Behind the scenes with concussion and injury protocols at Amador


Spencer Thiel

Amador Athletic Trainer Diana Hasenpflug treats a player’s injury during a game against Clayton Valley.

On Sept. 30, NFL player Tua Tagovailoa was put back into play after sustaining a suspected concussion, only to be more severely injured. The incident has motivated many to reassess concussion protocols, and better protect the players.  

“I’ve learned that concussions have a lifetime effect on somebody’s memory, how they remember things, and how they function on a daily basis,” said Diana Hasenpflug, AV Athletic Trainer and Sports Medicine Teacher.

A concussion is classified as a traumatic head injury that occurs when the brain is shaken due to a heavy blow. The AV sports medical team is always prepared at sporting events to treat this dangerous injury in case of an emergency.

“When there’s a potential injury, we ask players a couple of questions like what did you eat for dinner or breakfast? And more short term and long term memory questions. Then we do some motor testing, and stability testing,” said Aryaveer Dua (‘23), member of AV Sports Medicine Team.

Once a concussed athlete is 24 hour asymptomatic, they retake the baseline function test to compare their results with normal brain function. They will use these results to be cleared for sports by a doctor. When all these steps have been completed, the athlete is allowed to re-acclimate with the team, progressing from moderate cardio to contactless practice.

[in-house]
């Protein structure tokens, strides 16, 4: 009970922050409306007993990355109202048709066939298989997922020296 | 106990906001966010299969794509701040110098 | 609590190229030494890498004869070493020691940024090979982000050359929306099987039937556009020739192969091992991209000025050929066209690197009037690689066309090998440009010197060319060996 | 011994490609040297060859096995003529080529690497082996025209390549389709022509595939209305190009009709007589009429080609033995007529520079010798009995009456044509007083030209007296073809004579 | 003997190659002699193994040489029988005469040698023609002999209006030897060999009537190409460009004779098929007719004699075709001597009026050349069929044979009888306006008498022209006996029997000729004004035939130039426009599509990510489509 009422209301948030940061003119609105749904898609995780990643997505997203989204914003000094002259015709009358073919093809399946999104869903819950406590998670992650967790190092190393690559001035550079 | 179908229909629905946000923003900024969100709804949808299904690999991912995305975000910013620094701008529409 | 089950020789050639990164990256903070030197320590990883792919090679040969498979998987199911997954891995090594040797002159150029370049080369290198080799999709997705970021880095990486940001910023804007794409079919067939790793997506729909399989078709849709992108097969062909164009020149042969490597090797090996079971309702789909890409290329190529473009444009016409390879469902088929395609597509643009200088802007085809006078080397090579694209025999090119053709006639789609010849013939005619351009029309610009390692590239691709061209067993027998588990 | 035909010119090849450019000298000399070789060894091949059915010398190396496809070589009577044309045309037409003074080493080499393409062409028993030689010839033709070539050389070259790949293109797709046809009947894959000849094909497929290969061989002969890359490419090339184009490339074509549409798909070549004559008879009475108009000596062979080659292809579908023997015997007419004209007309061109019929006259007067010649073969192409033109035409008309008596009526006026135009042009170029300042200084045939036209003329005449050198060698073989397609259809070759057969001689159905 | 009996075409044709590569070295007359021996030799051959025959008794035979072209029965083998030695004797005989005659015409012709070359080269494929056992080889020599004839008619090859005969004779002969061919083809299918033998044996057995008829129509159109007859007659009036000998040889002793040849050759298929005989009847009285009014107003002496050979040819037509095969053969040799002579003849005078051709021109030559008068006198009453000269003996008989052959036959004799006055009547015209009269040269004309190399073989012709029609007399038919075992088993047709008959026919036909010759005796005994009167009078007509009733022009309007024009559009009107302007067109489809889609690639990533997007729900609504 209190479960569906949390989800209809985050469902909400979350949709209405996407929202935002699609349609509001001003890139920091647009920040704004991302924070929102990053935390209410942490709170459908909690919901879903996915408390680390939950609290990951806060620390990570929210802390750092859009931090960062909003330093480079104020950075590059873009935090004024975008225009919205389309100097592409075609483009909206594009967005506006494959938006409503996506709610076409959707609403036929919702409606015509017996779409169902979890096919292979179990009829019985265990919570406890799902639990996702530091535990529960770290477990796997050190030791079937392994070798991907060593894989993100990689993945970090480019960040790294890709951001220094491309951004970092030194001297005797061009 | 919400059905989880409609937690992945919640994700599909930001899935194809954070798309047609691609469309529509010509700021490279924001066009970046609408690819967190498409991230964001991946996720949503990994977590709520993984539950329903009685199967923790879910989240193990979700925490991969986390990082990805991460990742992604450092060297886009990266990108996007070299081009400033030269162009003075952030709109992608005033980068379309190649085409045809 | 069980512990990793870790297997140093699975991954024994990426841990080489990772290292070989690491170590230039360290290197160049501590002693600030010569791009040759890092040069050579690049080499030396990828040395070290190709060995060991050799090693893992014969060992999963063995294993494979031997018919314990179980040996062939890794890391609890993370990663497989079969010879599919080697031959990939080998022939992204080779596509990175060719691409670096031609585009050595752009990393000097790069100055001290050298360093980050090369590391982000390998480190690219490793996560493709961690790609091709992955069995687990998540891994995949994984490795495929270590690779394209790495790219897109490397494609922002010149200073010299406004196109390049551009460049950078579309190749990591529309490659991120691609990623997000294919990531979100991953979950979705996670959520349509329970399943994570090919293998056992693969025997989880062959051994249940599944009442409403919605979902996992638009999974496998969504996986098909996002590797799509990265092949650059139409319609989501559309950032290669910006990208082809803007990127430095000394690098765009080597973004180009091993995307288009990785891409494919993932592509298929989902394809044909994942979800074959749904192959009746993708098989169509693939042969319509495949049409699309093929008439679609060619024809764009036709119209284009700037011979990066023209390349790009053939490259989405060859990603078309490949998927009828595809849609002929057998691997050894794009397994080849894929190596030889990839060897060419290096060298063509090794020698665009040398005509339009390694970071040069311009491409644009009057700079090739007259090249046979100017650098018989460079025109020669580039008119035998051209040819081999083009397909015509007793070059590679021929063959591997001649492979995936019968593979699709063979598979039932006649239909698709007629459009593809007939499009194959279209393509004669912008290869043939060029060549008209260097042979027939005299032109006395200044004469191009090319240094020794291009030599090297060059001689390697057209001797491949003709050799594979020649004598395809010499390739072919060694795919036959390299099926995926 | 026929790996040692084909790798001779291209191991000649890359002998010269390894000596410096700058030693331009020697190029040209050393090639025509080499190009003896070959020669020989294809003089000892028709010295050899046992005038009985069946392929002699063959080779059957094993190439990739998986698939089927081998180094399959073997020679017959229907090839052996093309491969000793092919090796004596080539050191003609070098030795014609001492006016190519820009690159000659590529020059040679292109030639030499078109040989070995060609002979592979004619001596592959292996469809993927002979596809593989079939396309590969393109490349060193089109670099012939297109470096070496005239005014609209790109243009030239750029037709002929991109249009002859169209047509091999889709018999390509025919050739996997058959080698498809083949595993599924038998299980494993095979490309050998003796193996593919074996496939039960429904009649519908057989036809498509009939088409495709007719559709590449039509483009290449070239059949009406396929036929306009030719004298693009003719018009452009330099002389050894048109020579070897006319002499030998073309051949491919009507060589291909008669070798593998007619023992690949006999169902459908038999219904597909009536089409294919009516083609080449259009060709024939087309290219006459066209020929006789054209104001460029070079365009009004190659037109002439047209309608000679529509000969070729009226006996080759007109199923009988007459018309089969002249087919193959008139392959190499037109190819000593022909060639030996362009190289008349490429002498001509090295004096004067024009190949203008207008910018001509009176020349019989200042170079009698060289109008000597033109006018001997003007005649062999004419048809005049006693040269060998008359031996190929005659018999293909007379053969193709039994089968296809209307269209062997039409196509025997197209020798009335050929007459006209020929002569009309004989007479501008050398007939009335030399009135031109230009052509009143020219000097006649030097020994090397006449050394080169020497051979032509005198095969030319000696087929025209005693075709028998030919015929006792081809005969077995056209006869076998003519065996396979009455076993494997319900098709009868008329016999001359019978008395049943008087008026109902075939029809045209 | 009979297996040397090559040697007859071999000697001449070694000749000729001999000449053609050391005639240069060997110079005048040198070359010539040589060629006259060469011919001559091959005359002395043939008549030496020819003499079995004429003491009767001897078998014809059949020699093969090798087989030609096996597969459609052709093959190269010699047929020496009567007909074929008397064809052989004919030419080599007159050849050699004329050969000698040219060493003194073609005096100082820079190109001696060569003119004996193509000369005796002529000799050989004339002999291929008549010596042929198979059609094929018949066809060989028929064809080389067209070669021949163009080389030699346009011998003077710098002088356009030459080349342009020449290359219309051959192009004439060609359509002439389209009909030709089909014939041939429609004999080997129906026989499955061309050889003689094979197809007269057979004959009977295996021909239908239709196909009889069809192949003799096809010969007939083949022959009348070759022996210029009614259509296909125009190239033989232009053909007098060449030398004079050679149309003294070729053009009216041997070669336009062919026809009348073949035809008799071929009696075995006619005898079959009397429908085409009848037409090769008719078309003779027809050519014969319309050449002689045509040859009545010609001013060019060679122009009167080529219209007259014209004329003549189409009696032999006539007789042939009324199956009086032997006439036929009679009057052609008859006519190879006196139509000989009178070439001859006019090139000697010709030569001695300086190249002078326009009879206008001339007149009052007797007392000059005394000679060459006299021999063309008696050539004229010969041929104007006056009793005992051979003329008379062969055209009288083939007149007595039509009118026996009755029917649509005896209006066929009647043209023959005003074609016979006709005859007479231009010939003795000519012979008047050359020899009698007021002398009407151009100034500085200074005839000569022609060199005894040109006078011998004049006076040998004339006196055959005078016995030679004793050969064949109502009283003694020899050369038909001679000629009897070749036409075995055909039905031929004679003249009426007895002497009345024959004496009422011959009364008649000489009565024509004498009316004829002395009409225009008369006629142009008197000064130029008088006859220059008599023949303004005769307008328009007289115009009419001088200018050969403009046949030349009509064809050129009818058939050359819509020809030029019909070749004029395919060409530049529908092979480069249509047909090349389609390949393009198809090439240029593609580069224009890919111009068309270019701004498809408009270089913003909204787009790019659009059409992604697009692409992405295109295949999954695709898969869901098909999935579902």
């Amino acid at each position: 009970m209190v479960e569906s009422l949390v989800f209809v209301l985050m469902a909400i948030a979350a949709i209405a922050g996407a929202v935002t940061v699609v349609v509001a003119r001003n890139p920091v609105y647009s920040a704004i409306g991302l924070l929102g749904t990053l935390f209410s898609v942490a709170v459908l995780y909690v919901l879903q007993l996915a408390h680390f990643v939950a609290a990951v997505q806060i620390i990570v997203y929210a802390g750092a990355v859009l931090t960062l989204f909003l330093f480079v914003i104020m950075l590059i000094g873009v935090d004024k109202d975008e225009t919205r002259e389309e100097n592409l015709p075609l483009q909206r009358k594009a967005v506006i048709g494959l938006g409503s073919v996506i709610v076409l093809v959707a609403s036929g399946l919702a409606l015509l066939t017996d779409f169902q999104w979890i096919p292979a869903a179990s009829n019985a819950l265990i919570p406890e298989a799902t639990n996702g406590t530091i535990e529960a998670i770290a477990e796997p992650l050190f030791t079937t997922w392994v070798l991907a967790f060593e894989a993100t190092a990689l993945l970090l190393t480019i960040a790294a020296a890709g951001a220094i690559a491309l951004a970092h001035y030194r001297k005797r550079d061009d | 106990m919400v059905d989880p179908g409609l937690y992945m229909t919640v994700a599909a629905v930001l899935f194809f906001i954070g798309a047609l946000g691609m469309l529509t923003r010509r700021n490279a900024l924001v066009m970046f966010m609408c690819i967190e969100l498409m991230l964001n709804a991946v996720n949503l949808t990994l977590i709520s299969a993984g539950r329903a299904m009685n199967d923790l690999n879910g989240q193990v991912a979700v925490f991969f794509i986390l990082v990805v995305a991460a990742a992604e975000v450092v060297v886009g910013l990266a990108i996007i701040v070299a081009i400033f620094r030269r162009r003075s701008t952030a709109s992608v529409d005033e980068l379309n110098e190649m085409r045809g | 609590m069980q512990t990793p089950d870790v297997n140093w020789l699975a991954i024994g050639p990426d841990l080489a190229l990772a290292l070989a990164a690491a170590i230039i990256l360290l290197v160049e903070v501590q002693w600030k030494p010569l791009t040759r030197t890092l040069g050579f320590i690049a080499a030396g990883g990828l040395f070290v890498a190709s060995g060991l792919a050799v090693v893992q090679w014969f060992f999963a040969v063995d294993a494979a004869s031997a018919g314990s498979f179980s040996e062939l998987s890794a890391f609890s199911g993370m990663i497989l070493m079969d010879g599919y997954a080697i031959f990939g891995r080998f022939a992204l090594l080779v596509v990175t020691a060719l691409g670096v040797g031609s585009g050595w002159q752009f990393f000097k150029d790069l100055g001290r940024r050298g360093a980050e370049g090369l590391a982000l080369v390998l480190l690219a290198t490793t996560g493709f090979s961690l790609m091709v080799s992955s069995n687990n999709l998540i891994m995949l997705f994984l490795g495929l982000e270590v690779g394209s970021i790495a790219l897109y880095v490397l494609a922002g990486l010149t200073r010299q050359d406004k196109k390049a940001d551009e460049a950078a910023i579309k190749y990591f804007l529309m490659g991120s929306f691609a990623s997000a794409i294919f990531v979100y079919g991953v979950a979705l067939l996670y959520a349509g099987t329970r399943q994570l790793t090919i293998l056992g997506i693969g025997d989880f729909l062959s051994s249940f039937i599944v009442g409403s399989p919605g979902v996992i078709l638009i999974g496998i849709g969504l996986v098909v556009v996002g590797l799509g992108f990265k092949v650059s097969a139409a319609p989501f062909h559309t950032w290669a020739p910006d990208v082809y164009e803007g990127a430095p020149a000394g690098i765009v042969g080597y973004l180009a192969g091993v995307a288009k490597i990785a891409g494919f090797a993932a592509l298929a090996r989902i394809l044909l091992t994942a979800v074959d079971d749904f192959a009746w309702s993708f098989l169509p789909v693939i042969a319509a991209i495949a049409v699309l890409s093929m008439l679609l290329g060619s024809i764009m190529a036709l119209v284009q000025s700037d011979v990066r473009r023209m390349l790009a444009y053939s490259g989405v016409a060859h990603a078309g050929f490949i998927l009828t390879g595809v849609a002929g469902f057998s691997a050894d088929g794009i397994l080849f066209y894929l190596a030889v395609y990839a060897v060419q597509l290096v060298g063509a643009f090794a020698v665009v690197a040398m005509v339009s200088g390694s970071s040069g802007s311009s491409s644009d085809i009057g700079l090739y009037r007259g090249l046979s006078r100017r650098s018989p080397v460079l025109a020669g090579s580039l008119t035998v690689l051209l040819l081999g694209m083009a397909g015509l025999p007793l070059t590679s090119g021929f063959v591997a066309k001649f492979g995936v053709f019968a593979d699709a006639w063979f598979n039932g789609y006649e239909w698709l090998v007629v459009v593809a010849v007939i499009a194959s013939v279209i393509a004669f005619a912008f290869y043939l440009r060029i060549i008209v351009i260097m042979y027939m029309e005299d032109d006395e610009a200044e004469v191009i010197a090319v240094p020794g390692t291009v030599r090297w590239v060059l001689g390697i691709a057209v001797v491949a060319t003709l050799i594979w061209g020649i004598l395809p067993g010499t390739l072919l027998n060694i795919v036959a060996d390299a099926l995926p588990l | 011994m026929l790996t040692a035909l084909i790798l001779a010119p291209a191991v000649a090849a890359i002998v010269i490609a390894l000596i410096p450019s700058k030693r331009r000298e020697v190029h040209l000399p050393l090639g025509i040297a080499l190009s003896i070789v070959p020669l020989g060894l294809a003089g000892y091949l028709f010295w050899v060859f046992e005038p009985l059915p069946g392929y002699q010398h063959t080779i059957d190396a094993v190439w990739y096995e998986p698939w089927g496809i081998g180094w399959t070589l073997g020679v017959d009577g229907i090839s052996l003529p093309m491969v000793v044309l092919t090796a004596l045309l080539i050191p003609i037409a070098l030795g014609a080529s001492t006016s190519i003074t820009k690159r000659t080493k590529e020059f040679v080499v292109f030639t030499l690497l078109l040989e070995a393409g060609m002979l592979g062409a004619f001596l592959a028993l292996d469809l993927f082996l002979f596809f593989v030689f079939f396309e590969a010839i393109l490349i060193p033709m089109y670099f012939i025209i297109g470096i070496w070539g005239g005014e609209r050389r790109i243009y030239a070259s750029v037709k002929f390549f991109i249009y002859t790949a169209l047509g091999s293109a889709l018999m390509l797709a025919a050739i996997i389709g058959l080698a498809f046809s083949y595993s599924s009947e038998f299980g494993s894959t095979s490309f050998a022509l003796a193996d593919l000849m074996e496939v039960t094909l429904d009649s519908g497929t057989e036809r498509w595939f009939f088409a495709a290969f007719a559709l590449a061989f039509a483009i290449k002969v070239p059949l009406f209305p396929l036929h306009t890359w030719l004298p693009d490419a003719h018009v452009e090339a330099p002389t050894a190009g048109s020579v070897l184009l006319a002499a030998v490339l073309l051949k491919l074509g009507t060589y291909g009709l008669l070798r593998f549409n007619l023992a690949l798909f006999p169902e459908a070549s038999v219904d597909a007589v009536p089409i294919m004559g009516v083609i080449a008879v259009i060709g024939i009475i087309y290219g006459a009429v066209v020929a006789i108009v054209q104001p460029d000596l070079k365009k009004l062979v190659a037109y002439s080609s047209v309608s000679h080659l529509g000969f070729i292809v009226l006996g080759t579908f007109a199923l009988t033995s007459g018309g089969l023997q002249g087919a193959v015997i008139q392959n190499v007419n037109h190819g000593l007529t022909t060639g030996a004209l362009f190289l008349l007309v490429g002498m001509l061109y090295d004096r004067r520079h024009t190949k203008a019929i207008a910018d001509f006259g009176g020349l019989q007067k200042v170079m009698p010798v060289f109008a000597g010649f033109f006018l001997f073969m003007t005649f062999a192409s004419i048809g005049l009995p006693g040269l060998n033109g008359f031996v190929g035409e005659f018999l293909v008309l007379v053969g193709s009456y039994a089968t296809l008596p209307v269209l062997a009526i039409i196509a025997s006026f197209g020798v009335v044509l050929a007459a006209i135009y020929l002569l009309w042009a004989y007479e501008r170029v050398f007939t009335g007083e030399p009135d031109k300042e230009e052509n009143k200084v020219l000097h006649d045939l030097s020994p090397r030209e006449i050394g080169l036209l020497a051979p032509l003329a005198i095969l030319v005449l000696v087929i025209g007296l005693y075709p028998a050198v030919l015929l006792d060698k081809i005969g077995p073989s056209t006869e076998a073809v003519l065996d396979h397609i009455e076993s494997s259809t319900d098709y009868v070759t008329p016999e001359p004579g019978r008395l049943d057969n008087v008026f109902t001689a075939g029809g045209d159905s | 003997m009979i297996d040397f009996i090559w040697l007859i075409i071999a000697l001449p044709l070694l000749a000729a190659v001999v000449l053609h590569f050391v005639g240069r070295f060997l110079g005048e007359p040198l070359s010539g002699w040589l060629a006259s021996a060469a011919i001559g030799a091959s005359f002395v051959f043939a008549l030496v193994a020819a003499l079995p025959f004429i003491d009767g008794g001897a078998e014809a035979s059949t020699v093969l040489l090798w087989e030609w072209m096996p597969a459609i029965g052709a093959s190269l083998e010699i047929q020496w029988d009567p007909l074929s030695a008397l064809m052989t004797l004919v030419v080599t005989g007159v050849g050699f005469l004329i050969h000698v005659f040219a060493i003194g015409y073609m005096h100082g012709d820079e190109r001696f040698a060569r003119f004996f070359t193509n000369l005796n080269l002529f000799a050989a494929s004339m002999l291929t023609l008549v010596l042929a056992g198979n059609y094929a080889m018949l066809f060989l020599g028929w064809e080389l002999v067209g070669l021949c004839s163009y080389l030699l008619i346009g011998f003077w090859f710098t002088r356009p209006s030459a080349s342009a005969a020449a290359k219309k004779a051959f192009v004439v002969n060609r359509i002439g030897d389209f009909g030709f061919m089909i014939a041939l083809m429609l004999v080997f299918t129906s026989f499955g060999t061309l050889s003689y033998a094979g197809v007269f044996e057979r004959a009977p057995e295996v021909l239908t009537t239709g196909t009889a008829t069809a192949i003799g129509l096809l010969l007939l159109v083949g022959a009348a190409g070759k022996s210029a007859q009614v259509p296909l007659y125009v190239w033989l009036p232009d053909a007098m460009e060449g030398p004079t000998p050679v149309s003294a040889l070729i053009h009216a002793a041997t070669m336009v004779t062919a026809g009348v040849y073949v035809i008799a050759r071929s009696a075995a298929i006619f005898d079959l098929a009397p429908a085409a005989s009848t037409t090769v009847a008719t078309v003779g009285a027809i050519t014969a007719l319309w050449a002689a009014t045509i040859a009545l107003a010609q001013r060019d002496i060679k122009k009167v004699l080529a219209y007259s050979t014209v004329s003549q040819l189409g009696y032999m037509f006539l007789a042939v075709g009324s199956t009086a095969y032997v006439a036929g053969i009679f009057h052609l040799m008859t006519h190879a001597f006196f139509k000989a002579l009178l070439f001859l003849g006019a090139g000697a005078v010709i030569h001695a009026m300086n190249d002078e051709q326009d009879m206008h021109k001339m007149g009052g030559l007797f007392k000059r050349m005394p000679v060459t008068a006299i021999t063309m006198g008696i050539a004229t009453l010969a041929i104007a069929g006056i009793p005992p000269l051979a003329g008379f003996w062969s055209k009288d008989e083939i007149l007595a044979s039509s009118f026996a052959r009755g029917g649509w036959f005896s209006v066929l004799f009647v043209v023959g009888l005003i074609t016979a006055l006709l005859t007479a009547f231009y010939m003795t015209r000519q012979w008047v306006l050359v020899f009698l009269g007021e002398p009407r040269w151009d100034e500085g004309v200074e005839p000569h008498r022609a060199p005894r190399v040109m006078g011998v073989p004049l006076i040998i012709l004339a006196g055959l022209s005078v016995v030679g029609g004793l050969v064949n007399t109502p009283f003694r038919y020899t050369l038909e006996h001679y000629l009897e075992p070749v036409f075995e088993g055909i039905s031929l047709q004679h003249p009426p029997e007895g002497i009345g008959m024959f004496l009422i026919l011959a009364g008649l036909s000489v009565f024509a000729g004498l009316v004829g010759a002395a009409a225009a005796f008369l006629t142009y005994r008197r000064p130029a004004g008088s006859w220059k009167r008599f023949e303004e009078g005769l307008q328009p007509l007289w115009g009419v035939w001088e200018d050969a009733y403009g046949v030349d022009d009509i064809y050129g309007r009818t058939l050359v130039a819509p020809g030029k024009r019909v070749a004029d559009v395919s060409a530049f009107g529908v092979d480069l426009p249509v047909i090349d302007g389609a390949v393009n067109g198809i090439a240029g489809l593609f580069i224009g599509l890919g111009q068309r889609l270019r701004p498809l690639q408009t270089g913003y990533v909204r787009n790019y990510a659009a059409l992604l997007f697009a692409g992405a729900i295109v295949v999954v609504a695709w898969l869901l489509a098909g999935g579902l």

“If someone gets hurt on the field, the medics will be waiting at the sideline as soon as they get there to check them. When I was injured in the past I just went to the sideline and Mrs. Hasenpflug was already there to help me out,” said Edwin Carreon (23’), AV football player.

Concussion treatment protocol was nationally outlined in 2009 when the Return to Play guidelines were mandated by the US government. There have also been recent efforts updating athlete’s safety techniques and equipment to prevent concussions in the first place. 

“We’ve updated equipment like helmet’s padding, making sure that all the pads and equipment are properly fitted, we’ve worked on strengthening programs of neck muscles and shoulder to help support the head more if the kid gets hit on the head or whipped to the ground,” said Hasenpflug.

In general, these protocols have reduced the number of concussions significantly and helped many students recover safely. However, as seen with Tua Tagovailoa, lax enforcement of these rules can lead to further danger for athletes.